Drunk Driving and Two People Who Just Don’t Get It

Some people who are arrested for DUI figure things out immediately. Shocked by their own recklessness, they straighten up and resolve not to do it again. Those around them get the idea as well: they offer support to the offender, but don’t makes excuses for him or her.

Football-and-dui-comboThen there are those who don’t get it. In Iowa City, 20-year-old Gilbert Phelps was pulled over for speeding. It turned out he was stoned on marijuana. While being tested by a drug expert, Phelps took a smiling selfie to send via Snapchat to publicize his accomplishment.

No comment.

In other news, Pittsburgh Panthers wide receiver Tyler Boyd and defensive end Rori Blair will both be suspended for the season opener against Youngstown State in September, thanks to their DUIs. Both players have admitted making a mistake.

Head coach Pat Narduzzi appears to disapprove of the punishment. According to the Pittsburgh Post-Gazette, Narduzzi said that “what really hurts is game time. You only get 12 opportunities, and every one of them is precious.”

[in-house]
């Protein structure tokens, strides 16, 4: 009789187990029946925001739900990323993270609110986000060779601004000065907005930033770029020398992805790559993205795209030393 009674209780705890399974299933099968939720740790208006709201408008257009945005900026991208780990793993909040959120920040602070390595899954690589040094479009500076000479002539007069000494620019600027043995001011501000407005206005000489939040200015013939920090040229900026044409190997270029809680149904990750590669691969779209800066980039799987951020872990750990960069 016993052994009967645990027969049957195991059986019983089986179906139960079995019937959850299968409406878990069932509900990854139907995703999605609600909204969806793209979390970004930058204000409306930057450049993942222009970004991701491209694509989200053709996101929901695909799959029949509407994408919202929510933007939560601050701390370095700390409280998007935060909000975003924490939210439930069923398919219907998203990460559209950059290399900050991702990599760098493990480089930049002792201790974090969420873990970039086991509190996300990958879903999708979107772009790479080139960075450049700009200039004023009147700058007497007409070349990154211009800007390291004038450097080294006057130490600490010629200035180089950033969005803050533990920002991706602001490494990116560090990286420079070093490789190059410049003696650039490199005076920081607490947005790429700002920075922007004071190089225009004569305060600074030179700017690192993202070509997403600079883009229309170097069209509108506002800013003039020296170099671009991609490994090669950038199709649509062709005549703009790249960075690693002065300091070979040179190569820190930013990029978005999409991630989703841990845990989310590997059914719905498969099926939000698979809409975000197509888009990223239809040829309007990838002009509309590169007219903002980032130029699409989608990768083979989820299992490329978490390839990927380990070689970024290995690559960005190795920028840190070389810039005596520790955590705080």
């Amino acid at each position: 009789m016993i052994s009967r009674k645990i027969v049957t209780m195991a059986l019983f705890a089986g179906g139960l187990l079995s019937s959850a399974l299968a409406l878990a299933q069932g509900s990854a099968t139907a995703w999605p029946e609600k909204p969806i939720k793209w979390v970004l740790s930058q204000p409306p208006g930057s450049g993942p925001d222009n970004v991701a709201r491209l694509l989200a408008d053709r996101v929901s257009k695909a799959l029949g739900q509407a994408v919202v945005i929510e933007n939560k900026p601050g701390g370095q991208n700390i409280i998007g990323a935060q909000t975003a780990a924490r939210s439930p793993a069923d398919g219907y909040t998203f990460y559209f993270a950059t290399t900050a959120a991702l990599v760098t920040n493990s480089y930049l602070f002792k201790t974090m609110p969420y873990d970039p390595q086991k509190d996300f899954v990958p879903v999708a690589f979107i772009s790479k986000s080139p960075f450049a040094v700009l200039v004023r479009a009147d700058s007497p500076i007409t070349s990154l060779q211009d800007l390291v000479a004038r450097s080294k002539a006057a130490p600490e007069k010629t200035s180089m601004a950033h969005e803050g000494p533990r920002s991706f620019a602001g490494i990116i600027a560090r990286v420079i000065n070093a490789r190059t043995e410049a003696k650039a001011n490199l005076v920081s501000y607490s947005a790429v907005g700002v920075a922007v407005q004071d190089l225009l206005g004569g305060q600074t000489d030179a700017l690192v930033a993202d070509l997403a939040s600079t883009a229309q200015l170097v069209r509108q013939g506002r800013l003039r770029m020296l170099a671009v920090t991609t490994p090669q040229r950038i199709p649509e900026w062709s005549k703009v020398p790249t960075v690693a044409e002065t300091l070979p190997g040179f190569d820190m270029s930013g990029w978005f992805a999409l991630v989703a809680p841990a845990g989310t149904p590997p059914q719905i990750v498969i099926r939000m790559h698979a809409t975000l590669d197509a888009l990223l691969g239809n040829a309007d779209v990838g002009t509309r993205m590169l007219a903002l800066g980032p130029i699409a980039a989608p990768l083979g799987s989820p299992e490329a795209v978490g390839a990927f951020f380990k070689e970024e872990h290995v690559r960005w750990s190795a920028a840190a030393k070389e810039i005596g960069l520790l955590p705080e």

No, coach, what really hurts are injuries. What’s precious are lives. And drunk driving is one way that people, including fine college athletes, can end those lives.  A missed game should be the least of your worries. In the US a person dies every 51 minutes in an alcohol-related collision. Almost 300,000 people are injured ever year because of drunk driving.

Those players didn’t cause any deaths, but had they not been disciplined, they might have eventually. The only task, then, is to get through to drunk drivers before they kill or injure someone. If that takes a missed game, then so be it.

For many, football seems like a matter of life and death. But let’s not forget that some things, including impaired driving, really are.